By CCN: According to local reporting, Facebook’s Global Coin might soon be used to value barrels of oil, according to one wide-ranging article about the impact of technology on the Russian economy. Warning that further American dominance in technology will likely lead to increased sanctions…
Warning that further American dominance in technology will likely lead to increased sanctions and other problems for Russia, including trade and tariff imbalances.
The Russian government has been back and forth about the fate of cryptocurrency in the large region. On the one hand, they might end up with regulations that require one to be a qualified investor to buy cryptocurrency. On other, the Kremlin is pushing for rules to be completed as soon as possible.
Russians are primarily concerned with expanding their energy industry and gaining regional dominance over whatever they possibly can. In a potential bid to boost local technology companies, the Russian government recently gave itself the authority to enact a “kill switch” for the outside Internet. The legislation sparked massive protests.
Using Global Coin, Facebook’s forthcoming crypto offering, as a new way to measure the price of oil would indicate that it’s likely to be a widely useful crypto. One question, of course, is why they don’t just use Bitcoin or some other standard crypto asset? The source, Igor Sechin, explicitly “admits” that Facebook’s crypto will be used in the “near future.”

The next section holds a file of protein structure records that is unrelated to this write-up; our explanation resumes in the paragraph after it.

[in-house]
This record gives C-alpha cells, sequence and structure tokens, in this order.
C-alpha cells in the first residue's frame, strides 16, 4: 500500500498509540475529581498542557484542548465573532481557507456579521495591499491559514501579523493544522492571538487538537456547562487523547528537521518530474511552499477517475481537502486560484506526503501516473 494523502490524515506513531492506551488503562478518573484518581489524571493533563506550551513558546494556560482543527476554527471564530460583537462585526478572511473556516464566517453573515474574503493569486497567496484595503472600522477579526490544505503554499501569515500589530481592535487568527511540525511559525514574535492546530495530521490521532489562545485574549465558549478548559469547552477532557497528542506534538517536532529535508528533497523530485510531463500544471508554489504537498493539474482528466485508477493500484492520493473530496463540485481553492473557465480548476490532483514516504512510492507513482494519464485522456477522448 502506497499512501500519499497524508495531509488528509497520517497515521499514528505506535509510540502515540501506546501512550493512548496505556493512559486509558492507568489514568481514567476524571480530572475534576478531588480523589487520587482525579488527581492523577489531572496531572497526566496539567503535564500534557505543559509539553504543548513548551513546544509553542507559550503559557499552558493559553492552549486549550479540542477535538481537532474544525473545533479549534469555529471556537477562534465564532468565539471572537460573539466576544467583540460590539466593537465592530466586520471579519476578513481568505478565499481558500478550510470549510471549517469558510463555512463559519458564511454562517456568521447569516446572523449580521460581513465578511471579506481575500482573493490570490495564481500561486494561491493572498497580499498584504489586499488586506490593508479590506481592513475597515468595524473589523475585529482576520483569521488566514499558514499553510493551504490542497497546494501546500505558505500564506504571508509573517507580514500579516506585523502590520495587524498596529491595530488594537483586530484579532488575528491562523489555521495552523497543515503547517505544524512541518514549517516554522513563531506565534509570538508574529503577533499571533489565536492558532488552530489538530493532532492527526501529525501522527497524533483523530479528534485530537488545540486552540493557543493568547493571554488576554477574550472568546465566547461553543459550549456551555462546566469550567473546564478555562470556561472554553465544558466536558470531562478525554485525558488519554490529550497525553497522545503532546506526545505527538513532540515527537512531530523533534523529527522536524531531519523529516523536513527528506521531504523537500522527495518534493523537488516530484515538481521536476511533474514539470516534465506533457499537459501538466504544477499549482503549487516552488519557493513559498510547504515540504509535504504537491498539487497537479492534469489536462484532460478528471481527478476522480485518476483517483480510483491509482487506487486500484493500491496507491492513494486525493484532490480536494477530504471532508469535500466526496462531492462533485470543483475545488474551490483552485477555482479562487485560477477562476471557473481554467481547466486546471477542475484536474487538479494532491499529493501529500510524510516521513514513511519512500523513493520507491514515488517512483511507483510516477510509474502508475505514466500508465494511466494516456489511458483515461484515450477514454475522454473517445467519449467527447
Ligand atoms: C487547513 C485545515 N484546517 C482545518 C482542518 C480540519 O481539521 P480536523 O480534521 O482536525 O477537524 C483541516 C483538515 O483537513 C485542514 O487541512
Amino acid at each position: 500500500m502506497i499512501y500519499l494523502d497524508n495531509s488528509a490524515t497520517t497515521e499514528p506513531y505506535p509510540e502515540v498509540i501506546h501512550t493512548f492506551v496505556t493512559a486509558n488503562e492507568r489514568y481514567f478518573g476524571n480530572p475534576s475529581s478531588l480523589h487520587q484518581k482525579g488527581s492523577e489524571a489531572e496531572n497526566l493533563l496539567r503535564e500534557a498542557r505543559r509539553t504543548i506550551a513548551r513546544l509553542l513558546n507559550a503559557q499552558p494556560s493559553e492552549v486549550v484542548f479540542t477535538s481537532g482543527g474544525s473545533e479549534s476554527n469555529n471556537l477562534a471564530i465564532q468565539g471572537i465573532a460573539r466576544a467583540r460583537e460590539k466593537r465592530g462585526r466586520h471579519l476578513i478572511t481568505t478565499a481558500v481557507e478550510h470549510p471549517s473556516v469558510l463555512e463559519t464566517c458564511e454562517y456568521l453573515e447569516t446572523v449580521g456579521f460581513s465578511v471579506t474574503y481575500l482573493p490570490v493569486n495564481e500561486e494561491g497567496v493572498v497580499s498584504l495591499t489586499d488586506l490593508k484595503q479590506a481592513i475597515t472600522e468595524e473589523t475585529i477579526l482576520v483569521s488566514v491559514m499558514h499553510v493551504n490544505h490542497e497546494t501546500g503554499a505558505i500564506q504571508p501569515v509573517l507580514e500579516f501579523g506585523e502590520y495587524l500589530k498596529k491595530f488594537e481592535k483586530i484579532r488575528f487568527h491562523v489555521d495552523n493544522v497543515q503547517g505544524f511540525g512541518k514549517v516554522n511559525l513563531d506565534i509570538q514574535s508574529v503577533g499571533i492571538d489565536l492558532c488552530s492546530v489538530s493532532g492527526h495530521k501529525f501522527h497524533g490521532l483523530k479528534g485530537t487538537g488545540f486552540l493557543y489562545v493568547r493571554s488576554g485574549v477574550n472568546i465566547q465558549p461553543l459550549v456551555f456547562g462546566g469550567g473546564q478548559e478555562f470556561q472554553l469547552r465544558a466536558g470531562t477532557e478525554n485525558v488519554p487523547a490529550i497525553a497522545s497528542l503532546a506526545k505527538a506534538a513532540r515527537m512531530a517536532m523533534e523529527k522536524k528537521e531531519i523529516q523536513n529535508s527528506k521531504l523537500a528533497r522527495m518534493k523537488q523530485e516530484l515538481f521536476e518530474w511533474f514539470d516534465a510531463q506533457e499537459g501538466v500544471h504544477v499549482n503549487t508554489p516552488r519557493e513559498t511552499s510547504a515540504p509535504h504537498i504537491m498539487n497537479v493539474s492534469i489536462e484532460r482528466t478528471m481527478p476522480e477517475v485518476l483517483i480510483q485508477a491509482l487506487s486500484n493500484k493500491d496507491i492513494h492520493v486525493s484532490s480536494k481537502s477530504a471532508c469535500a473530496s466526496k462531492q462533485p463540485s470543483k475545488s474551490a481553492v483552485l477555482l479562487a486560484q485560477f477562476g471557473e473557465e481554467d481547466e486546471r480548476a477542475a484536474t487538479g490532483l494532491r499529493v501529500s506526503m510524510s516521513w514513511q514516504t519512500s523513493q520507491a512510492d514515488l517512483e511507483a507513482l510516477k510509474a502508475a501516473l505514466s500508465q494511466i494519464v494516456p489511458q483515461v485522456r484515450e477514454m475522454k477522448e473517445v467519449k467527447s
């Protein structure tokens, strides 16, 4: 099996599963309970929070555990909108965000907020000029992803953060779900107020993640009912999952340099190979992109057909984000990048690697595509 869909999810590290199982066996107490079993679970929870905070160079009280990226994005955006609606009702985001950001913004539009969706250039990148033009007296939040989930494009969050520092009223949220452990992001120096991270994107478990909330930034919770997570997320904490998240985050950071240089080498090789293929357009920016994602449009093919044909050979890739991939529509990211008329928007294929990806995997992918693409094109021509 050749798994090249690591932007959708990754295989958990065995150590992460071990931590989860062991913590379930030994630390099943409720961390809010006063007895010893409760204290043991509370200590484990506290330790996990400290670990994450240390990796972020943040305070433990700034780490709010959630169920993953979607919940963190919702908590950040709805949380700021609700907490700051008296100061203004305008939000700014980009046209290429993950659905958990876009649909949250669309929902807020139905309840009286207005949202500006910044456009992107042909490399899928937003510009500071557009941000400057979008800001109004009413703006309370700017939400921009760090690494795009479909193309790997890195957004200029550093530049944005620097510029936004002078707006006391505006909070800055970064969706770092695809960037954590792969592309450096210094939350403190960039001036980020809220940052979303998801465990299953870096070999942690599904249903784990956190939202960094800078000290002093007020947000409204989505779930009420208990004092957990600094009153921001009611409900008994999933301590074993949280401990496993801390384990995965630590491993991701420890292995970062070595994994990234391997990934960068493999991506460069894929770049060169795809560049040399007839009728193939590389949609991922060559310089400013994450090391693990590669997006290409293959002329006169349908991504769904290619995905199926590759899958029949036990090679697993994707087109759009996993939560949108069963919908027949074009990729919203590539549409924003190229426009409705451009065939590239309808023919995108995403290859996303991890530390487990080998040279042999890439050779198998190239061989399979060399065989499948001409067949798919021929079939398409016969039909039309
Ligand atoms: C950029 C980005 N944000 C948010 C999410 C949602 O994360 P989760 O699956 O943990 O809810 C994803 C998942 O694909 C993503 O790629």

If we consider the massive size of Facebook’s user base, and the potential impact on stores to accept it, especially in places where people travel from all kinds of countries, then Facebook’s crypto might have some legs. People suddenly don’t need to worry about a currency exchange when they get to the airport – they use GlobalCoin. These are problems that any crypto could traditionally solve, but GlobalCoin has the added benefit of coming preloaded with a massive number of users.
The Facebook crypto project comes loaded with other questions as well. For example, if people can be banned from the platform for their political beliefs, that means that if the currency gains much dominance, those people will be increasingly cut out of the financial system.
Genuinely the opposite of the primary intended use case for cryptocurrency, the problem either puts a cap on the overall expansion of Global Coin or it raises the question of what makes something a utility. If Facebook were suddenly regulated as a utility, would the Global Coin inherently be a utility coin?
Most payment providers understand that there needs to be some finality in transaction settlement. However, within the bounds of customer agreements and merchant contracts, there’s only so much they can do. It’s unclear what, if anything, Facebook’s coin project could do to help with this.
The primary drive for something like it would be the universality of the Facebook app. Everyone has it, so if it can suddenly be used to make payments, then it’s a digital option available to most everyone. For kids, it can act as a gift card that works in many places. For adults, especially those that travel to foreign countries, it can act as a way to avoid currency exchanges and go straight to making payments.
If massive tourist destinations like China begin accepting Global Coin, in the same way they do things like WePay, then you will see a massive increase in demand. The coin could truly go global. Or it could just be something that’s talked about from time to time, but sees no real adoption. That’s always the gamble.